INTERVIEW WITH JORDAN ROBERTS:
What did your mother think of the subject of your film?
I decided to make the film about the bad sheep in the marriage, not the good, loyal, devoted mother who raised me. So my moms really been a pretty good sport about it. This is a movie about her ex-husband whos a bad guy.
How did you approach her about this movie?
Well, she knew I was working on it for the longest time. She always encouraged my relationship with him, such as it was. When I say its based on a true story, its based on the fact that I didnt know my dad. He split when I was a kid and appeared on my doorstep a couple of times in my adulthood. But she was one of those wonderful mothers who somehow found it in her heart to never trash the man who was well-worthy of being trashed. He was physically abusive to everybody, including her. She just somehow intuitively understood that trashing a boys father was a bad idea. And Im lucky because a lot of women dont know that. Im not casting any stones. Its got to be hard. Its almost noble what my mothers been able to do, watch me go through this process of making a film about finding some capacity of understanding, loving, accepting, maybe or maybe not forgiving, but accepting and bestowing compassion on this creep.
Did you go through all those emotions while you were writing the script?
Sure, sure. Not so much when I made it, thank God. I think it would have been a really awful experience for everybody if I was processing my emotional feelings during the production. I just think I wouldnt have been able to do what I had to do. And I had the opportunity to do that during the course of writing it, which took a long time. I mean, Ive been writing screenplays for 10 years. Im fast. Very few people write as fast as me. Its not that I needed 10 years to write this film, I just needed 10 years to stop dodging what the films about for me. It was pretty clear from the get-go. I mean, looking back in hindsight, my first draft of this film was about a young woman estranged from her father in South America. As a writer, I can look at that now and go, Okay, well, thats a dodge. Thats a dodge. That was the most egregious of dodges, but not the only dodge, over the course of the many years it took me to tell the truth.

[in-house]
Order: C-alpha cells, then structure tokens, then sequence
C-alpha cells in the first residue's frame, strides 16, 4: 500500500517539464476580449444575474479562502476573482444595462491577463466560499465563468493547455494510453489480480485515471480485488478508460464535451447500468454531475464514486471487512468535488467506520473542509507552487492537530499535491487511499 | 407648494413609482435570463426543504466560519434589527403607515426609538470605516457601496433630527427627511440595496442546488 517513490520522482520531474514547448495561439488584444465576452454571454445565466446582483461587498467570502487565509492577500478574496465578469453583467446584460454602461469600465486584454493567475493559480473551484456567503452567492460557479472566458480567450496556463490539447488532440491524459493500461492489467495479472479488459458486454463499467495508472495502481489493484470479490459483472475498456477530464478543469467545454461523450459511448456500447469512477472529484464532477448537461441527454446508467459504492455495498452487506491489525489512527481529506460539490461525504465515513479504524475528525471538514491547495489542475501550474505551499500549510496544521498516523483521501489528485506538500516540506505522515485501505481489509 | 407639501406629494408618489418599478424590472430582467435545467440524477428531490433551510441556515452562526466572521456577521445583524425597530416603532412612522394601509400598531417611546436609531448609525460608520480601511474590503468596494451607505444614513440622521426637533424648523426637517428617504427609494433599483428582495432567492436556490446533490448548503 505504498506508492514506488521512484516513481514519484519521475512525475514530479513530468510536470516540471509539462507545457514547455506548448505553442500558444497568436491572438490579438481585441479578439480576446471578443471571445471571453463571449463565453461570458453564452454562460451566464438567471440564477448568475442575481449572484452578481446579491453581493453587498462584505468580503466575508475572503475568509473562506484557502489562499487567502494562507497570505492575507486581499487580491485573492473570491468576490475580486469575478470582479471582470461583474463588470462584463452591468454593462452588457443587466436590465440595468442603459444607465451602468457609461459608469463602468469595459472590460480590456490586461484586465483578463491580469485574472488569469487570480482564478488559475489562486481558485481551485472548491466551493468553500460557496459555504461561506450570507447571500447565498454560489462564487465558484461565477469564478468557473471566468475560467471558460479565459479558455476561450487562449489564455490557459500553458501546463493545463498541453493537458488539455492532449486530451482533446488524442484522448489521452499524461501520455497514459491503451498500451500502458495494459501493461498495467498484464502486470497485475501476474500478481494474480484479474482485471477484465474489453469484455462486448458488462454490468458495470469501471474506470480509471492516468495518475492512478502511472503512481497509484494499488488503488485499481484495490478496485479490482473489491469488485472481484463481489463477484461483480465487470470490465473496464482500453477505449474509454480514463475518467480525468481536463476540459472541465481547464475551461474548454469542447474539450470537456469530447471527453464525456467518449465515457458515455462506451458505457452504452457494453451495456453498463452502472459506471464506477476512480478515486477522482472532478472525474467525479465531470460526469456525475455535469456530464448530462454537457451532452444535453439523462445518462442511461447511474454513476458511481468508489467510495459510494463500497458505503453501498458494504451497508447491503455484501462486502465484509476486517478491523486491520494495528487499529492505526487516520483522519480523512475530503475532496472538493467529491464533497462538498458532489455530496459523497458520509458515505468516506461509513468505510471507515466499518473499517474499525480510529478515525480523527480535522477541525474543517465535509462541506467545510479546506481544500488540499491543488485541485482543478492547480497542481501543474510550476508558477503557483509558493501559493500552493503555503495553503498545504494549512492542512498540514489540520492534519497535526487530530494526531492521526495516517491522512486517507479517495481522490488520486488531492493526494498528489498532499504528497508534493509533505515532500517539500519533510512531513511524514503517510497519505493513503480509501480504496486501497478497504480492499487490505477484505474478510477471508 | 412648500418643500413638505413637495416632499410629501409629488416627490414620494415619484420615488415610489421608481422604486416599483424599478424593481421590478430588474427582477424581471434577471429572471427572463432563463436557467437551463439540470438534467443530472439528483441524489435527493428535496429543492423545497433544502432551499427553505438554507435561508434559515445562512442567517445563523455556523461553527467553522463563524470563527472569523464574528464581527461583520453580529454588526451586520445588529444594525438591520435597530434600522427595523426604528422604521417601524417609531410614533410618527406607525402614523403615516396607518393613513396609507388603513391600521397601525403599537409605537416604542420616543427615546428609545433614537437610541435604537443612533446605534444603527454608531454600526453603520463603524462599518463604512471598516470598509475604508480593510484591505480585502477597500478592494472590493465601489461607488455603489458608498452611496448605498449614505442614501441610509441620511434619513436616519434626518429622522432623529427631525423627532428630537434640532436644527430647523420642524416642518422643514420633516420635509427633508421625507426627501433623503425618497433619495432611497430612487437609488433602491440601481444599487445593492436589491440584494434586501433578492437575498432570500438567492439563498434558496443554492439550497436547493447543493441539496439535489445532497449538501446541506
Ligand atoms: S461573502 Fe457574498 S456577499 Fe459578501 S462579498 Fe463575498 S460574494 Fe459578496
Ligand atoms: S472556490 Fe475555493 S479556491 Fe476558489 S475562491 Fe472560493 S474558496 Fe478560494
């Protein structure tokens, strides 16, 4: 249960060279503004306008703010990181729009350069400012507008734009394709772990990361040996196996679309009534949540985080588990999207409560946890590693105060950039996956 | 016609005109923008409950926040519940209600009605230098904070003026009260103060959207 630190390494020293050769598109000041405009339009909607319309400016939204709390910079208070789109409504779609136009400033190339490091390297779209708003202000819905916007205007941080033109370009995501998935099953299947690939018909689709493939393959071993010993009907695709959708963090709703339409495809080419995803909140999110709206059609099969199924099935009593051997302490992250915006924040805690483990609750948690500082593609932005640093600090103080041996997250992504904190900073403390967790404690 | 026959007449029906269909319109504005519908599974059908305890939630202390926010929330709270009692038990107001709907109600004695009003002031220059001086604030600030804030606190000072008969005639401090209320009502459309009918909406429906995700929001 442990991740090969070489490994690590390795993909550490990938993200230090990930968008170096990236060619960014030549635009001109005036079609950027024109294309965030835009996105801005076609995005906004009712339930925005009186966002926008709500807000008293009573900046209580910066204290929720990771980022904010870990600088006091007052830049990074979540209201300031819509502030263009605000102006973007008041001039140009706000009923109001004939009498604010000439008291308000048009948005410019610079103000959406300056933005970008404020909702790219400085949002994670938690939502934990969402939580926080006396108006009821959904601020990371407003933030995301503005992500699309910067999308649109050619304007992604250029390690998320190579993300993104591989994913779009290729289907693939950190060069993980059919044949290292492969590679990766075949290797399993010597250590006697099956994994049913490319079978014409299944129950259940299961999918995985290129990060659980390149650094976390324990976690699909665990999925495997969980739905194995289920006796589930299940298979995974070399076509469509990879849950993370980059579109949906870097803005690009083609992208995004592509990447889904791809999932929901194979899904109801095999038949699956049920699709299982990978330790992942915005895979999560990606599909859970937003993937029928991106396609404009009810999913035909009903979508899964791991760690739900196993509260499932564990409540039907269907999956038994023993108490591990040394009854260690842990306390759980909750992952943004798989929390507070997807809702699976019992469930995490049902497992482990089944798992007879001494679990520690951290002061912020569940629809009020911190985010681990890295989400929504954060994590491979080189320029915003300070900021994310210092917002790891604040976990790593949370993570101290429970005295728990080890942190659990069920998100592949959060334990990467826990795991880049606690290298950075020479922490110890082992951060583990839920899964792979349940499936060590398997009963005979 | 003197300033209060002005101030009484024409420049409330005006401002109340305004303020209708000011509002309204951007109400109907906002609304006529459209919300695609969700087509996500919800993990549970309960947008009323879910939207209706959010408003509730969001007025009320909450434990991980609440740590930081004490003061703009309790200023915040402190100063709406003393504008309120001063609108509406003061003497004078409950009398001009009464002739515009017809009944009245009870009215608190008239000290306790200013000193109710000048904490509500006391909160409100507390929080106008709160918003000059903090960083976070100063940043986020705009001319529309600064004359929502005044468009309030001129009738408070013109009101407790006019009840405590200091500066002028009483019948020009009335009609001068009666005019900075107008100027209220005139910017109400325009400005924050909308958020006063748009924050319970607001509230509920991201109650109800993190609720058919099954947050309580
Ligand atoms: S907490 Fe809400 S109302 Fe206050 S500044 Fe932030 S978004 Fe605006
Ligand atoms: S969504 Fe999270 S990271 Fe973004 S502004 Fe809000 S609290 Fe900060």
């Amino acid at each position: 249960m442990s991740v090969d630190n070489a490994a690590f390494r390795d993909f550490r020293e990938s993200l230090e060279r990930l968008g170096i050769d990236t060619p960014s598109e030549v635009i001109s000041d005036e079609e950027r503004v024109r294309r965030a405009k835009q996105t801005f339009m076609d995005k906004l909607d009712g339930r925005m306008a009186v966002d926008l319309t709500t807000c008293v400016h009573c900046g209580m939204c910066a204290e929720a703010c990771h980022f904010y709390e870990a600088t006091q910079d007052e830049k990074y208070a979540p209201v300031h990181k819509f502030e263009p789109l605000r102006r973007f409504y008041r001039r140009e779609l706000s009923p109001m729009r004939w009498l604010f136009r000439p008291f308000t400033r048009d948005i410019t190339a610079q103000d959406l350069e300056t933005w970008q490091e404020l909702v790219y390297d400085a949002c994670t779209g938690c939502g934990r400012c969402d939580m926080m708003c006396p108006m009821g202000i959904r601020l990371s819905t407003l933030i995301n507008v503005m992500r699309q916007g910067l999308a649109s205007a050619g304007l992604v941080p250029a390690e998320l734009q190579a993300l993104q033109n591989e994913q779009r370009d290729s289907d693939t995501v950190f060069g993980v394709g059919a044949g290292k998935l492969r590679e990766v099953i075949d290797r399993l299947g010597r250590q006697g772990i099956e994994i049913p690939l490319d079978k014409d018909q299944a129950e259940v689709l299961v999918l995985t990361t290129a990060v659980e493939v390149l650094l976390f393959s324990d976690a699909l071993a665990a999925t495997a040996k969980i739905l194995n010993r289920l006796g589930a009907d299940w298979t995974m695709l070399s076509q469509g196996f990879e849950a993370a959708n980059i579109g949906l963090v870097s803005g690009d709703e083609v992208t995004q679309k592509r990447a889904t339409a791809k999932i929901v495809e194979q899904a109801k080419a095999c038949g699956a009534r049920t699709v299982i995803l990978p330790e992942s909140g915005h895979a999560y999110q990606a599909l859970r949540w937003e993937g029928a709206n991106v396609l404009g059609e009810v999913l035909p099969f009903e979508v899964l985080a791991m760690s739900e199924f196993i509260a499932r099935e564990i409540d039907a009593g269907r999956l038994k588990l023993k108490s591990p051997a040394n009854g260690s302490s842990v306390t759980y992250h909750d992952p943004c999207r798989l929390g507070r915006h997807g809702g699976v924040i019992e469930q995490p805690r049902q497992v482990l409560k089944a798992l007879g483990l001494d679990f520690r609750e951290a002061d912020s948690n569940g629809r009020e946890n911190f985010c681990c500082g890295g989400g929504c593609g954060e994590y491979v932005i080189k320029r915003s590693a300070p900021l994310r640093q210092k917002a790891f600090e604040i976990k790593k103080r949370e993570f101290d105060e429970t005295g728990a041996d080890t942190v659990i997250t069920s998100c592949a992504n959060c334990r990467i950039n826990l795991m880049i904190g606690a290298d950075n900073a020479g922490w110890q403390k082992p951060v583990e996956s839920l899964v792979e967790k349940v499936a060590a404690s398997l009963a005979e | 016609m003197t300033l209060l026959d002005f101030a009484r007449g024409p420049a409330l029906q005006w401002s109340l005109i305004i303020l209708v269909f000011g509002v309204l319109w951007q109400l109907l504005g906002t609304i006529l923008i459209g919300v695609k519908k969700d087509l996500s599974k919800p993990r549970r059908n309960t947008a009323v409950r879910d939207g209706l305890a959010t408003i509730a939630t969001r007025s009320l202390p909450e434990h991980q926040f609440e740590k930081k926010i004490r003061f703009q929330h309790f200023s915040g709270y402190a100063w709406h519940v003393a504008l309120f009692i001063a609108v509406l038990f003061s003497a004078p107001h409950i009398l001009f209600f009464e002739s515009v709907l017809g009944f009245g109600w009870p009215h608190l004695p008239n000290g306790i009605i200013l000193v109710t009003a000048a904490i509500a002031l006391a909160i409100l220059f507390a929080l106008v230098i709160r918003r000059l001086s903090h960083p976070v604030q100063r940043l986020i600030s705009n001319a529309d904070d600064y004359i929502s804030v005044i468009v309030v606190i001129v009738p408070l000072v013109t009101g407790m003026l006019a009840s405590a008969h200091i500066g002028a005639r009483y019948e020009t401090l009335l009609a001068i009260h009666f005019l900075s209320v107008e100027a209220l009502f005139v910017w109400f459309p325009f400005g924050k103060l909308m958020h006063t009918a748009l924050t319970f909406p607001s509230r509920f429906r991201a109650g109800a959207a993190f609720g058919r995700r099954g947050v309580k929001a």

His dying was really probably the most powerful provocation to put on paper exactly how I felt about this absentee guy. And put on paper exactly how he felt about coming back. I got both of them right, ultimately I think.
Did he pass away while you were writing the script or prior to your first draft?
No, no, no. The last draft, the draft that led immediately to production, was written right after my father passed away. And so you had this incredibly protracted development period, which was not being meddled with by anybody but me. I mean there were other producers involved along the way, but I was the guy saying, Its not right yet. Its not right yet, its not right yet. My dad passed away, I went back into the script, and got it right in my opinion. Warner Bros. in the person of Warner Independent Pictures and Mark Gill immediately signed on, all the actors said yes, and we were in production within a few months. Once we finished the script we were psychotically quick. We moved on very quickly.
You were a first time director in charge of a cast that included Michael Caine, Christopher Walken, and Josh Lucas. Was that intimidating?
Definitely. It was more intimidating before I got there, before the first day. But what they all did was they all made it really clear that not only was I welcome at the party, I was the host. These were my characters and more importantly, they were my relationships. That was the thing where they needed me the most. "How are we going to flesh out these relationships?" The characters are pretty clear on the page who they are, and these are wonderful actors and they were going to find that.
To some extent and especially Chris because it was a different character from the characters that hes played mostly what I was there for was to help them conduct the journey in relationship to one another. They didnt allow it to be intimidating for me because they didnt allow me to be intimidated. They didnt allow me to be nervous or shy. They needed me, and it was a great gift. They insisted upon me knocking off my, "Gosh, gee, golly," s**t and just getting on with it.